Over-competition in sport is bad for children’s mental health
Finding physical activity they enjoy more important than relentless drive for success
Members of the O’Tooles and Castleknock teams shake hands after a game during an U10 football tournament in Clontarf. “Girls’ involvement in team sports tends to fall off a cliff ‘right at the time when they would benefit most’.” Photograph: Alan Betson/The Irish Times
“I don’t know how to manage my own anger, frustration and utter gut-wrenching hurt for him when he sobs that he is not good enough,” a concerned parent wrote in a letter to the ‘Irish Times’ parenting expert, John Sharry, this week.
Their son’s devastation was not caused because he was failing at school, or had done something to disappoint his parents. Instead, it was because of being left on the sidelines at under-12s GAA matches. The writer said they were angry with the coach who, they wrote, “is excluding my child”.
The response to the letter – one of the most heavily read and discussed articles on irishtimes.com this week – suggests it is a common situation. The writer identifies a conundrum that all coaches in children’s sport face at some point. Which should take priority: fostering talent or encouraging participation? At what stage is it okay to let fun and commitment take a back seat to competitiveness?
“The goal should be to include as many people as possible for as long as possible at their level,” says Sharry.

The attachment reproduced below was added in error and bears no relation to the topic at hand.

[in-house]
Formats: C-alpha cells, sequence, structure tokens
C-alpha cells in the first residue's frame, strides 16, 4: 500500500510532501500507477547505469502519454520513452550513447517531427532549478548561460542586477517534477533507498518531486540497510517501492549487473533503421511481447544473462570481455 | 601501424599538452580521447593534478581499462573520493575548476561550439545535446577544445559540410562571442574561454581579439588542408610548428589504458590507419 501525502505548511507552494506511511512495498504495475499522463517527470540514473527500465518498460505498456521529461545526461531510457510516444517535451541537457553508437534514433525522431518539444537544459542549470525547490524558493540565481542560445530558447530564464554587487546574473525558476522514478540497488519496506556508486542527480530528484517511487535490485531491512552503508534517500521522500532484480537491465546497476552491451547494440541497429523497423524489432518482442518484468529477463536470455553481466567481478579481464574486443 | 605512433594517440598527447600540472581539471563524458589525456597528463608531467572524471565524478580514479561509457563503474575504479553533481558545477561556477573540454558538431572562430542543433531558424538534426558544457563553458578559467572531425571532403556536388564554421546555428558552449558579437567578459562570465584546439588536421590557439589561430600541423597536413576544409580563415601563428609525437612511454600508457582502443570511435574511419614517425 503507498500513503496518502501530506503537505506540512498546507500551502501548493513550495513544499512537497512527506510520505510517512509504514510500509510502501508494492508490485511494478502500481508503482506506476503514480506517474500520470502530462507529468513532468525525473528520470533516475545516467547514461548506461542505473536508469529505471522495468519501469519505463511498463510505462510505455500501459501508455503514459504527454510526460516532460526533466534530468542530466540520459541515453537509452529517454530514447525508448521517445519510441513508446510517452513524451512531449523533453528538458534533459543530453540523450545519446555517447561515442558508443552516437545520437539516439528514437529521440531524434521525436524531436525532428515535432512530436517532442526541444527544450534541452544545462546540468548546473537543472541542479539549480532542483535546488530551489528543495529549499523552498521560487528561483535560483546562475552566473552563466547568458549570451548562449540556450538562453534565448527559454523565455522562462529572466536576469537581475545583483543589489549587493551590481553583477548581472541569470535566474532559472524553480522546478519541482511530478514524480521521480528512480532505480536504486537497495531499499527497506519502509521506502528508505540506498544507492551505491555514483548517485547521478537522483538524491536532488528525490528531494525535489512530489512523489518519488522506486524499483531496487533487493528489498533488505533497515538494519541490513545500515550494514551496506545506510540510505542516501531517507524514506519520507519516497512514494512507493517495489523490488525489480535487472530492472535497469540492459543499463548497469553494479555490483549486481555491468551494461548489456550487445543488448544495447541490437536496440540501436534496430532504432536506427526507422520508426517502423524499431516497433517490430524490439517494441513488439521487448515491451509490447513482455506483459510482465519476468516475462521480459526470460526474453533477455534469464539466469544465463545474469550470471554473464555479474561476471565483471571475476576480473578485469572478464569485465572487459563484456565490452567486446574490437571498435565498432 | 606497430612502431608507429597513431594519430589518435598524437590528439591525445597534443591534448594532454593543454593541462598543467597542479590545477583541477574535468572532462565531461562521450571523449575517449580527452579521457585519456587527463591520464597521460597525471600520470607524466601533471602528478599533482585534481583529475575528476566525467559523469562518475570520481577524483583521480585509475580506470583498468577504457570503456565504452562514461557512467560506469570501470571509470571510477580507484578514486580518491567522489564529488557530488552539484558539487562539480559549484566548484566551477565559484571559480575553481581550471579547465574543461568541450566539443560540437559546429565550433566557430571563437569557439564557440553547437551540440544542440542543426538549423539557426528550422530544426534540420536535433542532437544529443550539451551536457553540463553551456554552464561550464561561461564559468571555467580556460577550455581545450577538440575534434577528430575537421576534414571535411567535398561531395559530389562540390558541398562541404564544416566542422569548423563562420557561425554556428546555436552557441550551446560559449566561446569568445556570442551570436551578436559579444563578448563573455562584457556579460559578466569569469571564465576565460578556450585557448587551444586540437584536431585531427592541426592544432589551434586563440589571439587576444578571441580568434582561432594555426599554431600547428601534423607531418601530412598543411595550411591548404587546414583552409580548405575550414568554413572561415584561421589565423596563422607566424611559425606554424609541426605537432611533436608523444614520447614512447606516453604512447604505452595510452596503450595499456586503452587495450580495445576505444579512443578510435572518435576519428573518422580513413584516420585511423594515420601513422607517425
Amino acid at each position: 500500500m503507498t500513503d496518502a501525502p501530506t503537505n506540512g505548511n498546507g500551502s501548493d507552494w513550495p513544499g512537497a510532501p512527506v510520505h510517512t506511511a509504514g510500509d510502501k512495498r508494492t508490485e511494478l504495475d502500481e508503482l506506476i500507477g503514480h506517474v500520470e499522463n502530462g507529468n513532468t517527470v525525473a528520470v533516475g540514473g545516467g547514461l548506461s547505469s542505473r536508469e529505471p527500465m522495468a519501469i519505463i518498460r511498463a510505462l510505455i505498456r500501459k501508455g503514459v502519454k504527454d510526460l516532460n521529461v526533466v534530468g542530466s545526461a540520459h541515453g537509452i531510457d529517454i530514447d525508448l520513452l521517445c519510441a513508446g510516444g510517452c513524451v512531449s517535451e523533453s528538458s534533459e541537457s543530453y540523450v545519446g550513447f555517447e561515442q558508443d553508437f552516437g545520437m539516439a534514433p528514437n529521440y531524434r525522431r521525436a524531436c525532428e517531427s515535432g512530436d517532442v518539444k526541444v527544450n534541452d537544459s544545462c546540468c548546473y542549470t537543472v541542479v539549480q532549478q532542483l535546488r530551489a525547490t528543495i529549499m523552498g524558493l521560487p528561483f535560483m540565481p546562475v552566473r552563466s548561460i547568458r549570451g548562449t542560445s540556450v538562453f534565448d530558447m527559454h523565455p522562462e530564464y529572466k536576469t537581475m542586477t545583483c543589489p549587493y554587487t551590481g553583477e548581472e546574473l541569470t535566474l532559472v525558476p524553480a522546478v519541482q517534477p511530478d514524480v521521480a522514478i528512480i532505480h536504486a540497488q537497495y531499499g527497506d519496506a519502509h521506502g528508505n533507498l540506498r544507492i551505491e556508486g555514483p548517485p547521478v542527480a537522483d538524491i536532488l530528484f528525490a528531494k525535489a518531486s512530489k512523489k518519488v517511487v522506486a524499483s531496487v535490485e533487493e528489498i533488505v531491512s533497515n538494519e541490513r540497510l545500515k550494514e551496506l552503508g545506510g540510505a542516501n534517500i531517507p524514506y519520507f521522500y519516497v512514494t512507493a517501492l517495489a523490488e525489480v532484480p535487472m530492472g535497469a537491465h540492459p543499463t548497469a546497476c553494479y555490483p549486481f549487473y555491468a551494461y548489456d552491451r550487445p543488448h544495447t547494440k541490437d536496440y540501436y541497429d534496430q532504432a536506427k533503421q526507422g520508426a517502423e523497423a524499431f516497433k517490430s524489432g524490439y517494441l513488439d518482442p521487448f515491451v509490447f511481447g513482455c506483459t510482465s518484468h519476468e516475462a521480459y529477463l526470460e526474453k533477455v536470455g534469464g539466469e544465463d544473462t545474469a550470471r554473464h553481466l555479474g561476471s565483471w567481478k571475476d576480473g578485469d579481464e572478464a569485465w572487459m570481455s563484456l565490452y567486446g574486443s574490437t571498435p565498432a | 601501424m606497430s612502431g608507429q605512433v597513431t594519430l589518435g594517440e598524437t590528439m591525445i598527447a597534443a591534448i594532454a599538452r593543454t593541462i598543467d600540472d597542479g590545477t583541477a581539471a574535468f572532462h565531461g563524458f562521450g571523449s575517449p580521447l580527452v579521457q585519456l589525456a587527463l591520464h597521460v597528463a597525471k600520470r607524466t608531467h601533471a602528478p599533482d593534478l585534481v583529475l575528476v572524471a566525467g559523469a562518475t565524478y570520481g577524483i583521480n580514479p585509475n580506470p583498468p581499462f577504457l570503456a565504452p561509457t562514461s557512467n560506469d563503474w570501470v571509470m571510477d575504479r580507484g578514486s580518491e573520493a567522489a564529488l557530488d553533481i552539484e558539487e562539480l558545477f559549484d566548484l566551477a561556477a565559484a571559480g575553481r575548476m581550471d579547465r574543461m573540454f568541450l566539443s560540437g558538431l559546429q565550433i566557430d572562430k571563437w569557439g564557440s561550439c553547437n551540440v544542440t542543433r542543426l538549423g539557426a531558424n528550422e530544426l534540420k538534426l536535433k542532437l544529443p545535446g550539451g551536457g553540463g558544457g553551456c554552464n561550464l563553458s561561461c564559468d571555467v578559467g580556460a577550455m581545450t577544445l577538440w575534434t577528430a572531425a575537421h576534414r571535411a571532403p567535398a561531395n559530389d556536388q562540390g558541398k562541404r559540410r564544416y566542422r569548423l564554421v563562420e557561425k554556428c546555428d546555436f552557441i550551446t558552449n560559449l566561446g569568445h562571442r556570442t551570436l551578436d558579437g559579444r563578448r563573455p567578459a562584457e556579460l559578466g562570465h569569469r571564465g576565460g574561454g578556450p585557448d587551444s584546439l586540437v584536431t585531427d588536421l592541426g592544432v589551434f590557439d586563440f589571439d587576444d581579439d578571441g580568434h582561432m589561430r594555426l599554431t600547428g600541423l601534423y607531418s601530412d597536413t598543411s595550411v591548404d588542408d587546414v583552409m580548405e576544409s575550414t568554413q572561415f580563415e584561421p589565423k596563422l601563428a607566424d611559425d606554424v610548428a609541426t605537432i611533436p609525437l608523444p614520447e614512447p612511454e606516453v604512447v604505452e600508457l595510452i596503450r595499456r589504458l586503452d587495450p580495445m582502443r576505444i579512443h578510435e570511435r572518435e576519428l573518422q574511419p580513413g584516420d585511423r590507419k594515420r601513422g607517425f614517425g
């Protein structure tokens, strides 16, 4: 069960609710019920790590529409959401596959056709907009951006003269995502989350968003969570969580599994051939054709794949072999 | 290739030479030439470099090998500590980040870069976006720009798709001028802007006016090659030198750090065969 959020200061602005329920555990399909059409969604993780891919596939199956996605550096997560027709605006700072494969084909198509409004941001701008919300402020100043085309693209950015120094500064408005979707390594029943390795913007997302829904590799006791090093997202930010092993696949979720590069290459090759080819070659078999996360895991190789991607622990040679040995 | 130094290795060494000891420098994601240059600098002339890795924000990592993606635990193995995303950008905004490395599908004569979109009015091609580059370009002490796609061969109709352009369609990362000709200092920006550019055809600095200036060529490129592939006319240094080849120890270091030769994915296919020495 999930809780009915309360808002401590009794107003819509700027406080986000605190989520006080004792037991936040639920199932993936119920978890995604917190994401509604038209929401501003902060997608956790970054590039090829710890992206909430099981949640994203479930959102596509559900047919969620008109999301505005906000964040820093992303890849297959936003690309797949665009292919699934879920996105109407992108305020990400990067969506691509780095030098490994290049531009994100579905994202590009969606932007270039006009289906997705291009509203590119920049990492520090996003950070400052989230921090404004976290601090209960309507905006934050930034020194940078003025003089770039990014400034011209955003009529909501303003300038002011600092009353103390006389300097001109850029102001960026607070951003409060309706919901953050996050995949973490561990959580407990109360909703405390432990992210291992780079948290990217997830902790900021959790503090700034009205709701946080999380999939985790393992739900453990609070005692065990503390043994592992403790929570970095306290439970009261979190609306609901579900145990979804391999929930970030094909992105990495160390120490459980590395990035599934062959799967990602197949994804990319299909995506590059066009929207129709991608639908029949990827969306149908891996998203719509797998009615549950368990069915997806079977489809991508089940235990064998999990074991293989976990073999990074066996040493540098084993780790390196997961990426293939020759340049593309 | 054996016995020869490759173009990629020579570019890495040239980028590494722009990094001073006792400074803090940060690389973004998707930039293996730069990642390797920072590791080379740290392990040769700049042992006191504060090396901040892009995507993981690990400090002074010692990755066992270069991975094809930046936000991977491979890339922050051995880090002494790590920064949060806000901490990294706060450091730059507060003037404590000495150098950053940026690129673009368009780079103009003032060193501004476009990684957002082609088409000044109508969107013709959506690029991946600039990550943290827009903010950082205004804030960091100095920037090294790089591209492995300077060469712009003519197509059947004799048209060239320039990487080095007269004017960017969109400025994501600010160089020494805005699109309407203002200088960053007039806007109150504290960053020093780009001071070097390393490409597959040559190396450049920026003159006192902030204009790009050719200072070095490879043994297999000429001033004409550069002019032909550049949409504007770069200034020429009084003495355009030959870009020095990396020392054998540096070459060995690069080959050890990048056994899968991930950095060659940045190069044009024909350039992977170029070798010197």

By focusing exclusively on talent at younger levels, coaches risk overlooking emerging stars”
“Over-competition in sport is problematic for children’s mental health. Some competition is fine to keep them focused, but too much is a problem. It’s bad for the less athletic kids because they feel bad [or feel] they may be letting the team down, and rejected if they are dropped. But it’s also a problem for the high-achievers who can become anxious about their performance.
“To make the most of the enduring mental health benefits from sport, it should be about enjoyment and passion, physical exercise, learning new skills, socialising, and working together at shared tasks.”
Children should never be left on the sidelines, says Helen Hannigan, an international rower for Ireland who retired in 2015, and now assists with the coaching of under-13 girls in football at Clontarf GAA.